When you think of Nazca, you think of the famous Nazca Lines right? Those mysterious geoglyphes crossing the desert plateau that can only be seen by air? I’m here to tell you – think outside the lines!
Don’t get me wrong, they are amazing and seeing them from the air is an experience like no other, BUT, there is more to see in the desert surrounding the city.
What is there to see?
The Nazca desert is full of surprises and people either don’t know this amazing stuff exists, or they just overlook it completely.
Now, you don’t need to spend long in the city. We stayed for one night, arriving by bus from Lima at midday and leaving by bus again the next day at 4:30pm and it was plenty of time to check out the area.
Located about 40 mins from Nazca City in the middle of the desert, there are 36 pyramids – only 4 of which have been excavated. The rest are covered by sand and are unlikely to be excavated any time soon.
Originally it was thought to be the capital of the Nazca people, however, extensive study of the site over the last 30-40 years has revealed that is was actually a major ceremonial centre. People would make a pilgrimage to the complex at certain times of the year to participate in rituals and ceremonies though the actual religion and ideologies are not known at this time.
It was also used for burials for people of all classes. It appears that the wealthy or elite were buried in proper underground tombs with everything they may need in the afterlife while poorer people were just buried in shallow graves in the sand; while others were found buried in cylindrical shafts or large vessel urns. Many burials have not yet been discovered and this leaves them open to looters, which is an ongoing issue for the site.
It’s best to arrange a tour to see these, or at least a taxi as they’re near impossible to reach alone. I can highly recommend our guide – Julio, he knows his stuff and is clearly passionate about the history of his country.
Museo Arqueologico Antonini:
The museum contains approx. 300 artefacts from the excavations conducted by the Nazca Project. They include artefacts, art objects, a scale model of the Nazca lines and replicas of tombs.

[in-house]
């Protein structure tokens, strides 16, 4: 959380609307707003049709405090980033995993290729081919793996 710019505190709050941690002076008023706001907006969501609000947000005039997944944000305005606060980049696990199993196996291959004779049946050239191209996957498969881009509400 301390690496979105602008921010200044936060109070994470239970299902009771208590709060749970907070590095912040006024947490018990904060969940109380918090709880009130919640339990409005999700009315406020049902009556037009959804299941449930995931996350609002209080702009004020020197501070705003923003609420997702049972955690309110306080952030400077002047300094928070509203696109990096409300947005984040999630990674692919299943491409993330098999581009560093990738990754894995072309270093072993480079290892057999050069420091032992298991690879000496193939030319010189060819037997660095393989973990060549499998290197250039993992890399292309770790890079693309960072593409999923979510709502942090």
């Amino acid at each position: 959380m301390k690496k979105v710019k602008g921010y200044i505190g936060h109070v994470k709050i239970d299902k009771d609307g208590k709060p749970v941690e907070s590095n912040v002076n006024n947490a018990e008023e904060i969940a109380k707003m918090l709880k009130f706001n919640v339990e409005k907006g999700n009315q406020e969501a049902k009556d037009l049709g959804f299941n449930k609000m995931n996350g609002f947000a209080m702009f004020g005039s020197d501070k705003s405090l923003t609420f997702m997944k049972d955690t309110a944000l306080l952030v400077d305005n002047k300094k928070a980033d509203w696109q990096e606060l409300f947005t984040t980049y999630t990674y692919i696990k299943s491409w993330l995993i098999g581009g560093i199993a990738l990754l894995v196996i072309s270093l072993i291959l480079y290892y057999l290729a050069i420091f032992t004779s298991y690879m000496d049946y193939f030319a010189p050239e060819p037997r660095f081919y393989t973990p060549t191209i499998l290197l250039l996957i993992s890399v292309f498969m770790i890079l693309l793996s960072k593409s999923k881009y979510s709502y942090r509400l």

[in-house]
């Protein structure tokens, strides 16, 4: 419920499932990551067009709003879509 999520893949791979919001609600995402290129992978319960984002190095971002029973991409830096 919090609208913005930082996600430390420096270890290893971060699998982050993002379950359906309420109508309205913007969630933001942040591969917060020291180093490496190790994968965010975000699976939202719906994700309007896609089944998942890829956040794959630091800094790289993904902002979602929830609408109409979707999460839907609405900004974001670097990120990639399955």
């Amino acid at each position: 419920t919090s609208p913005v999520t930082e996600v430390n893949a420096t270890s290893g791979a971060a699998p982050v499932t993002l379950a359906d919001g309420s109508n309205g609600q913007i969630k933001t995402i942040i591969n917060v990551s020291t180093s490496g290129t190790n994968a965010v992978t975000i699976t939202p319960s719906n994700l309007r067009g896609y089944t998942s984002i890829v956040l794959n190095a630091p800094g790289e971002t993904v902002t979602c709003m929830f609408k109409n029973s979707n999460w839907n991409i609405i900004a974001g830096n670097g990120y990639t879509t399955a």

One of the coolest displays at the museum is the trophy heads – human skulls that have been mummified and ropes tied through their forehead. Thought to be the remains of human sacri
‘;’;’;fices made to the Nazca sun god, Inti.
Unfortunately, the information is solely in Spanish so we were unable to read about the items on our own but Julio helped to translate and explain them to us. It’s open everyday, 9am – 7pm.
Located in the middle of nowhere, the Chauchilla Cemetery has been pieced back together for the public to see after the graves were ransacked by looters. Unfortunately, bits of bone, cotton and other grave goods can still be found spread through the sand surrounding the area.
The cemetery was in use between 200AD – 900AD and is an extremely important source of information for anyone studying the Nazca people as the burials have been preserved really well in the dry desert sand.
There are several burial pits open to the public to look into but remember that each one has been recreated so the mummies and/or grave goods may not have been originally interred in that particular spot. This is due to the looters that have scattered the remains around in an attempt to get to the valuables.
Swaddled in bundles of cloth that have been painted with resin, they remain so well preserved that you can see mummified flesh and hair on some – and I mean A LOT of hair! Some of them have dreadlocks that would have fallen to their knees at least!
Only 4km from the city centre, the Cantalloc Aqueducts are easy to get to via taxi – we combined it with a tour to Chauchilla Cemetery to make it easier.
The aqueducts are a series of stone spirals that get steadily deeper until they reach the stream at the bottom which is bringing water down from the puquios (origin points) in the mountains. Deep trenches are dug between each spiral to ensure the flow of the water and the curved design helps slow the flow of water to prevent flooding.
Scholars theorise that the spirals may have played a symbolic role in the quest for water, the resource that the Nazca built the aqueducts to access. These canals, just like the Nazca lines, are believed to have served some sort of religious purpose, outside of their practical work making the soil more welcoming to crops.
I know most, if not all, of you will be heading to Nazca to see the lines from the air, but hopefully this post has given you some inspiration to stick around for a night to check out the other sites the desert has to offer. It really is an amazing place with such a mysterious culture!
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